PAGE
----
When finance minister Manmohan Singh set the country on the path to liberalisation in 1991, he also laid the ground for India’s emergence as the financial power house of world cricket, flexing some serious muscle on and off the field.
Indian cricket does owe its initial expansion to the sports version of geopolitics but it was the “open era” that brought mega bucks and the clout.
The country’s rise as a cricketing power began almost a decade before 1991. The seeds had begun to grow before a 16-year-old with an unruly curly mop burst on to the scene and captivated the cricket world with his batting genius.
Summer of ’83
It was the 1983 World Cup. India had confounded even the most ardent of supporters by reaching the final against West Indies, odds-on favourite and winner of the previous two editions.
With demand for complimentary passes suddenly going up, the Board of Control for Cricket in India (BCCI) officials, including president NKP Salve, approached the organisers.
They were not only refused the passes but were also left angry by the brusque behaviour of the English cricket officials. England and Australia lost their veto power in the global cricket body ICC in the early 1990s but the spark for the tectonic shift in the cricket world order was lit that summer.
The upset win over West Indies in the Lord’s final only added weight to India’s demand to jointly stage the 1987 World Cup with Pakistan, and manoeuvring in the corridors of cricket power settled it.
The timing of the 1983 win couldn’t have been better. The decline of hockey, the national sport, aided the growth of cricket. It was also fuelled by the spread of television that took the game to the remotest parts of the country.
‘Sach’ a pleasure
When Sachin Tendulkar arrived in 1989, the game’s commercial potential was untapped. Sunil Gavaskar sold suitings and Kapil Dev shaving cream and soft drinks in TV ads. That was also the time the state broadcaster Doordarshan monopolised telecast rights.
As liberalisation began to take root, cricket was ready for mega bucks. Three factors played a big role.
The BCCI had the template of Kerry Packer’s commercial model to refer to. The Australian TV tycoon had jolted the establishment by organising the World Series Cricket, introducing coloured clothing and day-night games under floodlights.
In Tendulkar, India found a match-winner, a goodwill ambassador and a player with mass appeal – a sponsor’s dream. And BCCI secretary Jagmohan Dalmiya, a shrewd businessman, saw the potential in selling TV rights.
With an audience running into millions, companies found a surefire winner in sponsorship as the Indian board strengthened its financial muscle.
The beginning was modest. One of Tendulkar’s contracts with a major brand in the 1993-95 period was worth only Rs 15 lakh, says an industry insider.
But soon his brand value zoomed, with multinational giants such as Pepsi, Coca Cola, Samsung and LG pumping in big money to take the cricket route to reach out to millions of TV viewers and thousands queuing up at the stadiums.
Having a ball
Pepsi’s ambush marketing tactic during the 1996 World Cup — jointly hosted by India, Pakistan and Sri Lanka and sponsored by Coca Cola — by floating a banner into match venues with the message “nothing official about it” was an instant hit. It also underlined the value of India’s cricket economy — an opportunity no one wanted to pass up.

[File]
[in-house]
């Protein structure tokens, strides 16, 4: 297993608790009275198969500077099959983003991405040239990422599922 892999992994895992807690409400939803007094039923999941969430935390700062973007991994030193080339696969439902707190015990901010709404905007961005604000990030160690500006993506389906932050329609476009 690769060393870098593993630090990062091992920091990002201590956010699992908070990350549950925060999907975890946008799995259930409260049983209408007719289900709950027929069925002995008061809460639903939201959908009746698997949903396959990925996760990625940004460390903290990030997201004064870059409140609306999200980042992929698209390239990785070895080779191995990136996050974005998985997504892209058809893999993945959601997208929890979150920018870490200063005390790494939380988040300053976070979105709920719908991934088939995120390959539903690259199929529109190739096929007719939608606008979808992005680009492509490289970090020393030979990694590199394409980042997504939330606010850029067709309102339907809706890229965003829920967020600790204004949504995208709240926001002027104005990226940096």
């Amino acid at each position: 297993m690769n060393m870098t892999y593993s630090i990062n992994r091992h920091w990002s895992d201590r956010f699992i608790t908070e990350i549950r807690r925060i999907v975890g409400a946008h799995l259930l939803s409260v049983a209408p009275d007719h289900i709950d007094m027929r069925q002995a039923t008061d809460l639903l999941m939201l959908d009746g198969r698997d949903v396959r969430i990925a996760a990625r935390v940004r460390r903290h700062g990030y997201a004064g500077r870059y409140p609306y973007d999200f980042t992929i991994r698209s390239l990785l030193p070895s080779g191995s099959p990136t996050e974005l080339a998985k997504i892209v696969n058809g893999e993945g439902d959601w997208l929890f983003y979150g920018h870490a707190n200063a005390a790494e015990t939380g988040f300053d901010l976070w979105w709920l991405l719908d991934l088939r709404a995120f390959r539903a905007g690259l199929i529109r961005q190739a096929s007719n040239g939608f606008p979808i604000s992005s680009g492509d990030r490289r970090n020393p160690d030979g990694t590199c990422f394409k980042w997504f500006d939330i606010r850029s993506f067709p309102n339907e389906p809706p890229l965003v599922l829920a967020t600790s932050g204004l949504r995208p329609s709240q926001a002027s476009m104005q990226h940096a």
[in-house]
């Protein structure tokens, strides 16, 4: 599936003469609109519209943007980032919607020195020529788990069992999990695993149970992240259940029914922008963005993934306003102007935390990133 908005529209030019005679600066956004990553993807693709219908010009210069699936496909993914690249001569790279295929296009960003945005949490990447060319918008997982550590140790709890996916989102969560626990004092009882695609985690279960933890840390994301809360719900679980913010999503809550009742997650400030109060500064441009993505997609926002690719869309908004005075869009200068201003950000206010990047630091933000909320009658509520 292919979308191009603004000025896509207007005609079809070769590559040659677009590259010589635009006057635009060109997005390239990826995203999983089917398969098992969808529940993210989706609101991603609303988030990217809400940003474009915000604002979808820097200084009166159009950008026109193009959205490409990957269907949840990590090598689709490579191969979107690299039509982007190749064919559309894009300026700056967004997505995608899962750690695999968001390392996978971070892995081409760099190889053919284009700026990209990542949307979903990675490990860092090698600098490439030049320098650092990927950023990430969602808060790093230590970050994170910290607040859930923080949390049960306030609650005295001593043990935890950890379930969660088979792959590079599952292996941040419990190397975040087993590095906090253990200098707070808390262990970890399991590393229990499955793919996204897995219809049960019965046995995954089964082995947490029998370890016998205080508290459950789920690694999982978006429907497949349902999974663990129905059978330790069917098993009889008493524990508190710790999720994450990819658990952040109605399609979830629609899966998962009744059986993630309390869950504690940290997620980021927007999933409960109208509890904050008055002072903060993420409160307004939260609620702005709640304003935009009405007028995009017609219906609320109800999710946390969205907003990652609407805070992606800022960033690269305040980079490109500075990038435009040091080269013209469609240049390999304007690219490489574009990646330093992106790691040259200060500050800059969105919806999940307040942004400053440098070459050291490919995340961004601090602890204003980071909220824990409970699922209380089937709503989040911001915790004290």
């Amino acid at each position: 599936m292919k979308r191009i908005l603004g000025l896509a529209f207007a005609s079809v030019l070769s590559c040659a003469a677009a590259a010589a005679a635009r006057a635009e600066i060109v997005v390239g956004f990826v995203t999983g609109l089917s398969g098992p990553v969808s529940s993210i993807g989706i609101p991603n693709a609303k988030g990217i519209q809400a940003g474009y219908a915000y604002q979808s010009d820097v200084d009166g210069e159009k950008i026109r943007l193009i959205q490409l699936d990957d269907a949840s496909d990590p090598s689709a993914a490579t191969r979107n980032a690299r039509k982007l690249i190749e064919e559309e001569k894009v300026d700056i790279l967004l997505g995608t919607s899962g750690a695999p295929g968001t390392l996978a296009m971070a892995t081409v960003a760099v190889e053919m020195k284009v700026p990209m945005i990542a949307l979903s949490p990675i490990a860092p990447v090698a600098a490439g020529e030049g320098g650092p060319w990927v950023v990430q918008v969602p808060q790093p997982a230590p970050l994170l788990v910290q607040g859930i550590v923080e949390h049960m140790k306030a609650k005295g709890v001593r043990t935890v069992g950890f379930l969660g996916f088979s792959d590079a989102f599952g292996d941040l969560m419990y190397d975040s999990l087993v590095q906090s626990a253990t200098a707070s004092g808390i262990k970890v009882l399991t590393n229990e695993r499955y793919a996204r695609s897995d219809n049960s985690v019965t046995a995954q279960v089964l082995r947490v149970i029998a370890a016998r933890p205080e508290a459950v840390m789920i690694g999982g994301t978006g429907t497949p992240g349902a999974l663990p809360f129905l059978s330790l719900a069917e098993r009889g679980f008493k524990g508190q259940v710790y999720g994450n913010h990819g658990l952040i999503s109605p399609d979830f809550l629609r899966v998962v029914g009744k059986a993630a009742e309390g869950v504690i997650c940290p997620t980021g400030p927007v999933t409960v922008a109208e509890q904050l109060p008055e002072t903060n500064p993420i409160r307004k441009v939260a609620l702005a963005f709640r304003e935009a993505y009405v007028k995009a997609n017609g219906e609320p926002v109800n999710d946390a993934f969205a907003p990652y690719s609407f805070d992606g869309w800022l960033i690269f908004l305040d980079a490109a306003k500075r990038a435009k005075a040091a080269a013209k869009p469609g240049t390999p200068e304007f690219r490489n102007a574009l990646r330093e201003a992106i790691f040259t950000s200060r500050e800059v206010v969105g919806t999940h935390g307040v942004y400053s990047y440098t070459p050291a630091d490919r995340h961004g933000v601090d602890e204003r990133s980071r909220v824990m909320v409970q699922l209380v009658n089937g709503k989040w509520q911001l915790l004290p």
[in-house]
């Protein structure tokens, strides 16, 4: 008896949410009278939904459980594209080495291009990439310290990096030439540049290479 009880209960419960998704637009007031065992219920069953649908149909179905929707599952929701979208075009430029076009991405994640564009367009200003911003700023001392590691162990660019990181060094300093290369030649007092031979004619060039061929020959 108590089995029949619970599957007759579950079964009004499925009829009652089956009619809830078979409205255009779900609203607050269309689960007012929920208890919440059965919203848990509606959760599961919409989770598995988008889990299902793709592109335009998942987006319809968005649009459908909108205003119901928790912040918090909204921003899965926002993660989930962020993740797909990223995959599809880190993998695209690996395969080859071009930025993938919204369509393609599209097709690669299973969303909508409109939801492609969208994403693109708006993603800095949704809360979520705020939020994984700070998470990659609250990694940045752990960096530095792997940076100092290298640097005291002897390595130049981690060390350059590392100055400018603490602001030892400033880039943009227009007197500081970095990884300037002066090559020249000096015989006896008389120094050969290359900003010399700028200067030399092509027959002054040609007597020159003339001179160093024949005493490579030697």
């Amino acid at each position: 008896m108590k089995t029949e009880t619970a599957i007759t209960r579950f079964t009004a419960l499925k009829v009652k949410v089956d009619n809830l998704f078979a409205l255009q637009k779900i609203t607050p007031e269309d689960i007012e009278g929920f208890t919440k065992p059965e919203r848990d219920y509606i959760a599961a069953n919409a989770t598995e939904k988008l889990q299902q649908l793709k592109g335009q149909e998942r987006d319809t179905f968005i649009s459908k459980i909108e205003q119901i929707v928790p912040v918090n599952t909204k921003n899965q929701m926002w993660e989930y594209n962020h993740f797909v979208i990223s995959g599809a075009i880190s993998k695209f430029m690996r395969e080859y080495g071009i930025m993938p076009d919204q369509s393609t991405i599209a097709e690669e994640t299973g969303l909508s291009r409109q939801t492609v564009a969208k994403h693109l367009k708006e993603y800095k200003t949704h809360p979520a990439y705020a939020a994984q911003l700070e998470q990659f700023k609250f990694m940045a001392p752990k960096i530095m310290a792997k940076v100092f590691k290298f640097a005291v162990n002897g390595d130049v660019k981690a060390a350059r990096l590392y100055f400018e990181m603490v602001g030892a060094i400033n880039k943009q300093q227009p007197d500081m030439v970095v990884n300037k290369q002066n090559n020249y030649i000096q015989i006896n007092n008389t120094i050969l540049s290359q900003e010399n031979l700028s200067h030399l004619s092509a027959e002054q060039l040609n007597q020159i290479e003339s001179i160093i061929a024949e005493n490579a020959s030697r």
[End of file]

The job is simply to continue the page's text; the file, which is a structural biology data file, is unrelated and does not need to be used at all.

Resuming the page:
The Indian board’s commercial clout was at play again ahead of the 2003 World Cup. The players, endorsing brands competing with official sponsors, refused to abide by the ICC’s image clauses. The world body was forced to ease the norms to ensure India’s participation and the tournament, though hosted in South Africa, was a big hit as India went all the way to the final.
Four years later, India’s first-round elimination proved calamitous for the West Indies as thousands cancelled match tickets and room reservations.
Though Indian cricket has lurched from one controversy to another, its commercial lure is intact. The Indian Premier League signed a $1-billion TV rights deal for 10 years in 2008.
The IPL brand, despite the exit of more than one title sponsors, is still strong and a new TV rights deal is expected to be equally fetching if not bigger.
Weak markets and the 2013 spot-fixing scandal have dented the league’s image but not its popularity. “No other sport gets you the eyeballs. The viewership is high and the fans are so passionate,” said an industry insider.
“The IPL has turned cricket into a year-long event and the calendar is packed,” he said, referring to the T20 event being held in off-season months of April and May. For advertisers, viewers are widespread — other sports, entertainment and movies, “but the highest TRP is always for cricket”.
The viewership was the reason companies were paying money which even they know was steep, he said.
That explains the astronomical sums Test skipper Virat Kohli and MS Dhoni, the limited-overs captain, command for endorsements.
Will cricket face open market blues going forward with IPL copycats being planned for others sports? “Which game has the viewership and is being telecast is going to be a critical factor.”